The European Commission is resisting pressure to unpick its recently approved dairy liberalisation reforms in the face of collapsing prices on the world dairy market.

Record prices in 2006 and early 2007 prompted increased production, which has combined with falling recession-time demand to wreck dairy industry business plans.

Brussels has increased temporary dairy intervention as a result, but yesterday (23 March) the Commission came under pressure from the EU Council of Ministers for Agriculture to delay, or even reverse, its 'health check' reforms that will expand dairy production quotas.

However, EU agriculture Commissioner Mariann Fischer Boel has dismissed such calls.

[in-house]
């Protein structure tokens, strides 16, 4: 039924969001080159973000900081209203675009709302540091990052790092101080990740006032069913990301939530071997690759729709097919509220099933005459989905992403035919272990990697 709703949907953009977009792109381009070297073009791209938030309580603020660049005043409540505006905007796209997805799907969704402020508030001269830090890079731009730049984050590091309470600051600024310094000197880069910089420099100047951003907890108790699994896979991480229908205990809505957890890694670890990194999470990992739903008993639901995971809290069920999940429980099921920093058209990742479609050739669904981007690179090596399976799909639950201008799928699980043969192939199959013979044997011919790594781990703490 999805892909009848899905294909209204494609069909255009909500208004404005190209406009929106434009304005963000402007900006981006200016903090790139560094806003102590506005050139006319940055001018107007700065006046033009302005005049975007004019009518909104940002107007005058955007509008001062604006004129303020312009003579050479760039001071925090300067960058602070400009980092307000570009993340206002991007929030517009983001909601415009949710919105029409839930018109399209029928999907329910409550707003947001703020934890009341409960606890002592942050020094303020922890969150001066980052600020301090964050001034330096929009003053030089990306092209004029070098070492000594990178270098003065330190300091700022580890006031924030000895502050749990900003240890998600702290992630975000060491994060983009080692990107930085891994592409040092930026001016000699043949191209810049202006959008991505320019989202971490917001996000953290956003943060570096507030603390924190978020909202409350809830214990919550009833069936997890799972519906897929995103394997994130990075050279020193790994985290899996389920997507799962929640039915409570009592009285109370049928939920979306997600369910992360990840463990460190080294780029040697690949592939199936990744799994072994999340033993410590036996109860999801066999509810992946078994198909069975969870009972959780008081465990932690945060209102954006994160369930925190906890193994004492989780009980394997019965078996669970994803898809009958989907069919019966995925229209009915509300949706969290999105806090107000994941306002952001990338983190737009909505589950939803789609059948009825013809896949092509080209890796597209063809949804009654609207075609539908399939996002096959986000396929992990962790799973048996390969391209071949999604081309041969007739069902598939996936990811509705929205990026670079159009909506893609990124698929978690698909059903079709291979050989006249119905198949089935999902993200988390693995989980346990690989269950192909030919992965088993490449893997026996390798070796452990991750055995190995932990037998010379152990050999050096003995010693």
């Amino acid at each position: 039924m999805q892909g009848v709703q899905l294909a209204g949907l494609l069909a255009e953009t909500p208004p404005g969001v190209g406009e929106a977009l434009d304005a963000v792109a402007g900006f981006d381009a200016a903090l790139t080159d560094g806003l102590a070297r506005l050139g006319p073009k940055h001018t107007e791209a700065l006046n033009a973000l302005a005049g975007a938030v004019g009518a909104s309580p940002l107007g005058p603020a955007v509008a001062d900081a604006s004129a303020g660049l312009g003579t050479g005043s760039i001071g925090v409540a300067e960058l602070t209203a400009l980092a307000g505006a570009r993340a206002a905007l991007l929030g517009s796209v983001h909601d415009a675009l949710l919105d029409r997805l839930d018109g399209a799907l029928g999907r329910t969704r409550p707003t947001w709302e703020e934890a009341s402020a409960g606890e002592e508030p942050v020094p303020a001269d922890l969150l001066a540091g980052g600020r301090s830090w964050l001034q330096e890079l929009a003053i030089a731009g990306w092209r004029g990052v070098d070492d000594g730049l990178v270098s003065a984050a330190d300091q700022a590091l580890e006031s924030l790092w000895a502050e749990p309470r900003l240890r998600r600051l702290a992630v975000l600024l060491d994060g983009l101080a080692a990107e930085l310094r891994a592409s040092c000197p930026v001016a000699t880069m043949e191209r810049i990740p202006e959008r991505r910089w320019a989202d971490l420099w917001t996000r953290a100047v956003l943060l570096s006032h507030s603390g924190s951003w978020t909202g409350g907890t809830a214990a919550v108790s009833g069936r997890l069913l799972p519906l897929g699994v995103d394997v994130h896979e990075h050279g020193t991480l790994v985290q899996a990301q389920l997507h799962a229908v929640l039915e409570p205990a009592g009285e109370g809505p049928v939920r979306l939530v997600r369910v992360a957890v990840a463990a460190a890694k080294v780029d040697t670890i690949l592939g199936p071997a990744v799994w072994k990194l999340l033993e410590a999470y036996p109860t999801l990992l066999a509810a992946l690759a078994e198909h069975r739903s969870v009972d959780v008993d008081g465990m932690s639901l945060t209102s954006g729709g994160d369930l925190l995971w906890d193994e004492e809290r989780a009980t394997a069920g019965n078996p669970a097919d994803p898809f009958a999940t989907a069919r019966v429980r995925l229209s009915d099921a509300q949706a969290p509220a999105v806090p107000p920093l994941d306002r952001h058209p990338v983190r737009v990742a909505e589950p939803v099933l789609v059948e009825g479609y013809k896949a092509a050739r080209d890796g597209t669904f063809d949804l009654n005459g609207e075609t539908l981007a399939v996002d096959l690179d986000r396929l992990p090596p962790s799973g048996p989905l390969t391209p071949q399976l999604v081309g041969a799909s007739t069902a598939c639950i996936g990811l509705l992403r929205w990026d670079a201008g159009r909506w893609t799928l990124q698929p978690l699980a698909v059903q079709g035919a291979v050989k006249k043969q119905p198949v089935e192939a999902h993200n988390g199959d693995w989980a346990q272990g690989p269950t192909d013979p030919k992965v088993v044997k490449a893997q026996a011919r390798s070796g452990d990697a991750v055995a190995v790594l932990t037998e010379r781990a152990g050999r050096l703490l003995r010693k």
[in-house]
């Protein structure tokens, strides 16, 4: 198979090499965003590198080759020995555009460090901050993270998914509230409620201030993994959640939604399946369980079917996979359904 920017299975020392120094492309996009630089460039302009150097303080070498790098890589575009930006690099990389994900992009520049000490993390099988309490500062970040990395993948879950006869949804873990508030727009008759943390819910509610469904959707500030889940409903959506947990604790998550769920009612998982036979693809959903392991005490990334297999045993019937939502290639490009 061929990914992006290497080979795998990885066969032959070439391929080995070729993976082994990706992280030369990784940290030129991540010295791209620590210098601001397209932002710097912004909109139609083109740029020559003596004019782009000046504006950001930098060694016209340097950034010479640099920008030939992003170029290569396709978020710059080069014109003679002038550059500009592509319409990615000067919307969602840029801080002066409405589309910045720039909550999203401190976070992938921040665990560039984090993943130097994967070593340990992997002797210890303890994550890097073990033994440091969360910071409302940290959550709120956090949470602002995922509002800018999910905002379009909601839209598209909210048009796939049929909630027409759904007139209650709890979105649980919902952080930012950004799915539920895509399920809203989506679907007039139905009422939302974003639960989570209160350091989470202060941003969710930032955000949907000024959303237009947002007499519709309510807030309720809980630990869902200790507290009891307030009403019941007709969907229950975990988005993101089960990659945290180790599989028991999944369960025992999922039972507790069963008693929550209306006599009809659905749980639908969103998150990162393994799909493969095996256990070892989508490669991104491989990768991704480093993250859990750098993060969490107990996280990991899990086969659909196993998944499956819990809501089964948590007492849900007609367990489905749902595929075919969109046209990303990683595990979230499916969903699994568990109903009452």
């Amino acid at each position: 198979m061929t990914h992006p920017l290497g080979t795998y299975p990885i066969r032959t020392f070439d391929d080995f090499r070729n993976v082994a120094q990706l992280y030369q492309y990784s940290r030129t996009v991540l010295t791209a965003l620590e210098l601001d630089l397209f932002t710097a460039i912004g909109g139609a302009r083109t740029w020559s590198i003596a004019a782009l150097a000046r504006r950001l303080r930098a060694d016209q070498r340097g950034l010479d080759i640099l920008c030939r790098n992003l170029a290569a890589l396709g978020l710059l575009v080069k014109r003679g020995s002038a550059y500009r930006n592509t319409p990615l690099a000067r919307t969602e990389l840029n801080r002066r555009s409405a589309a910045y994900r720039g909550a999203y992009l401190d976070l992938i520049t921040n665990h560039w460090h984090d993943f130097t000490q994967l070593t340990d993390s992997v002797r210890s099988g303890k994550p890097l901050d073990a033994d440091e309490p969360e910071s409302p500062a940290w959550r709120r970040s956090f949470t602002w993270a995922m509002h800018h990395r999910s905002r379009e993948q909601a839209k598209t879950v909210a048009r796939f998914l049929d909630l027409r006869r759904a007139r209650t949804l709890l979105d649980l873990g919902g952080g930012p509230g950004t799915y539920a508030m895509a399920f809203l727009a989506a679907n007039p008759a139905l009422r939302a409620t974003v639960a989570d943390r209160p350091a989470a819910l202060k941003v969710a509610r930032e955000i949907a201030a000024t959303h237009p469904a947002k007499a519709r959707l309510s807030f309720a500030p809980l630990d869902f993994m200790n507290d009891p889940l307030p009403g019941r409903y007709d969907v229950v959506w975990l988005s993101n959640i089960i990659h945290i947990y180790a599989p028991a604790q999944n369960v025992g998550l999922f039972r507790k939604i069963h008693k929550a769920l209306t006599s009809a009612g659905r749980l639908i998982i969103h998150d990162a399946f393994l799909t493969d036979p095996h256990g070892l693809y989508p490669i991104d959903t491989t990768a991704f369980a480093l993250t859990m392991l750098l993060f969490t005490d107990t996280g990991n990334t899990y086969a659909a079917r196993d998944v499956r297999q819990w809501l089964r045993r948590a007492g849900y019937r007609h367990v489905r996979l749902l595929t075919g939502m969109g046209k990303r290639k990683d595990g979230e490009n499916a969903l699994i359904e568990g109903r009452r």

"I am not ready to discuss a complete re-orientation of the EU dairy policy as suggested by some of you. I'm not going to step back from the agreement… We have to be brave enough to say it clearly. Blurred messages are just causing uncertainty among farmers," she said.

Fischer Boel said reducing quota to increase prices would go completely counter to all the CAP reforms introduced since 1992.

"We will not deviate from that road due to a temporary dip in the dairy market." Fischer Boel said. "I refuse to accept that the dairy sector is fundamentally so different from any other agricultural sector that it should be granted a unique treatment."